Post #82 – Memoir and Fiction, Writing Alchemy – Matilda Butler
What a Memoir Writer Can Learn About Story Structure from a Tree
Yes, you read that right. While in Hawaii, I take daily walks. Sometimes I go north. Sometimes I head south. Since the ocean blocks my way west and lava fields block my way east, those are my two options. But within those options, I can still change around the walk so that I have a lot of variation.
There is a circle of trees that I sometimes pass. The more I looked at them, the more I began to see. See their relevance to story structure, that is. Although my photo only captures three of the trees, they continue in a circle. I like to think that each tree is a piece of a life, a memoir. One tree doesn’t tell everything, but it is worthy of its own focus.
Over the years, the roots of the various trees have grown together. Sometimes, it seems impossible to untangle them.
Similarly, our stories have grown together. We may begin telling one tale and end up talking about something completely different. Only you, as the storyteller, can understand the relationships. If the listener ends up with a puzzle on her face, you may find yourself having to explain the connection.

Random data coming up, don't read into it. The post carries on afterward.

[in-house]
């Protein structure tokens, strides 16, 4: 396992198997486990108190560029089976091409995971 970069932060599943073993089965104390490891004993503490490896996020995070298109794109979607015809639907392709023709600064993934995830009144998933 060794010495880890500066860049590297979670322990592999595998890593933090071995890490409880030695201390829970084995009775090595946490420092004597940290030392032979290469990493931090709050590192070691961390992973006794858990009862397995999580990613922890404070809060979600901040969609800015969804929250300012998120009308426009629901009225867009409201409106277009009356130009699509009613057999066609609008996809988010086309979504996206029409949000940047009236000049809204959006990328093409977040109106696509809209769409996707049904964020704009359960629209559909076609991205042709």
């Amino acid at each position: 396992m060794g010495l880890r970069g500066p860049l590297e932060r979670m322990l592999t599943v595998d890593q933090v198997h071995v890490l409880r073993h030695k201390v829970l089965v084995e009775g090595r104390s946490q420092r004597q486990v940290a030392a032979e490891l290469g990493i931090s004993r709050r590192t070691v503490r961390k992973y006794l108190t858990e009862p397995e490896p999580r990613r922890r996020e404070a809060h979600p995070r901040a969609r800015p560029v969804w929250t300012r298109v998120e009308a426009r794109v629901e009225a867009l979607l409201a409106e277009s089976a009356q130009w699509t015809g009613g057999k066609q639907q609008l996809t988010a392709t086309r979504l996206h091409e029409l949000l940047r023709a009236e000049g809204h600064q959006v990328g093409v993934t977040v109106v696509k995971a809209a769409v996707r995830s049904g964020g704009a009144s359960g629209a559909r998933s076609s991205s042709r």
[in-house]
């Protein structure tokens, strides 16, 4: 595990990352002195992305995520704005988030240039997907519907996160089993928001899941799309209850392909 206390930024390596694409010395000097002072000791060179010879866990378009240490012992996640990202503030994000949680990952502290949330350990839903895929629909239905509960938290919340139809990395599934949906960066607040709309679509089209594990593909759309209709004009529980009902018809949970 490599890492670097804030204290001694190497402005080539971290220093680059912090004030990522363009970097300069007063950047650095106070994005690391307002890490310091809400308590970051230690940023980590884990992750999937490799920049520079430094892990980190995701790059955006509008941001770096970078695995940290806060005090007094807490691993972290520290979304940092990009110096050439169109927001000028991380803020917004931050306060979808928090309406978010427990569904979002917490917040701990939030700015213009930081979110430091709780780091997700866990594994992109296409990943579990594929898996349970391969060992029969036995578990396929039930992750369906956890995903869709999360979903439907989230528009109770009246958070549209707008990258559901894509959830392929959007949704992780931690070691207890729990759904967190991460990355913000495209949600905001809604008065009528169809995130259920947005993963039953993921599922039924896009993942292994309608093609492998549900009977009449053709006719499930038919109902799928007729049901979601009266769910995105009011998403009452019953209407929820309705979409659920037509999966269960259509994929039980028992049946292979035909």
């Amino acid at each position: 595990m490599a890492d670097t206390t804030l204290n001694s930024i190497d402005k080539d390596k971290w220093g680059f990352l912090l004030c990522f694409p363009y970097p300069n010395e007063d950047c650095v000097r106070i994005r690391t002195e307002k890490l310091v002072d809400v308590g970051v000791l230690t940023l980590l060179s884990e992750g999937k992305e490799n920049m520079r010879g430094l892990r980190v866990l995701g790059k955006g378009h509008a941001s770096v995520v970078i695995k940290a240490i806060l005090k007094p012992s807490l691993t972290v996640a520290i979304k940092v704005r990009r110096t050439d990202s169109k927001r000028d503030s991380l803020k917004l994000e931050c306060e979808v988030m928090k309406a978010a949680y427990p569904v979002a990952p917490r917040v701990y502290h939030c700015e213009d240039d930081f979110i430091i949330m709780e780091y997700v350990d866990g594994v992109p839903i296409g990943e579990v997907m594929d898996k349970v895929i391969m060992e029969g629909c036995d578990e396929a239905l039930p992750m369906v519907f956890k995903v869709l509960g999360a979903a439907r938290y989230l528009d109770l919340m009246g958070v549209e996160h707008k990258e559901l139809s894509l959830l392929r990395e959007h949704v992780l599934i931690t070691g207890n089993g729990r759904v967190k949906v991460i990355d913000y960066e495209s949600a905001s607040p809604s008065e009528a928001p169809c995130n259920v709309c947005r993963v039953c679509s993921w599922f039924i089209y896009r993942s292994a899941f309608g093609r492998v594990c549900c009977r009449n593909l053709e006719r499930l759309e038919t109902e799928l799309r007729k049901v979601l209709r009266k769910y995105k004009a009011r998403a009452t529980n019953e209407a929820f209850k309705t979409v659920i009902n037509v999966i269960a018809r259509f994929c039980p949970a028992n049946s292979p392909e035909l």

So when you decide to write your memoir, you have to decide which tree to include. And just as importantly, you have to examine the roots of that particular tree. You have to ignore, and in some cases, cut out roots that don’t belong in this particular memoir. They might be relevant to a second or a third memoir, but they may just confuse the reader.
An important aspect of memoir writing is to determine what belongs in the book and what doesn’t.
So now, instead of heavily overlapping sets of roots, you have a single tree with its own roots. Oh sure, sometimes you need to explain how one set of roots is related to something else, but you need to maintain discipline. Sometimes I think I need to repeat that sentence: You need to maintain discipline. That’s why writing a synopsis when you begin your memoir is so important. Sure the outline of your story will change as you write. But you need to know the shape of your tree before you begin. And you have to be willing to leave out parts of the story that don’t contribute. Or even more difficult, you have to be willing to cut out parts that may be interesting but don’t move the theme and message forward.
Of course, there are more aspects to story structure. But you need to get this first part right before you can proceed. You need to know the shape of your story before you can decide the way to present it.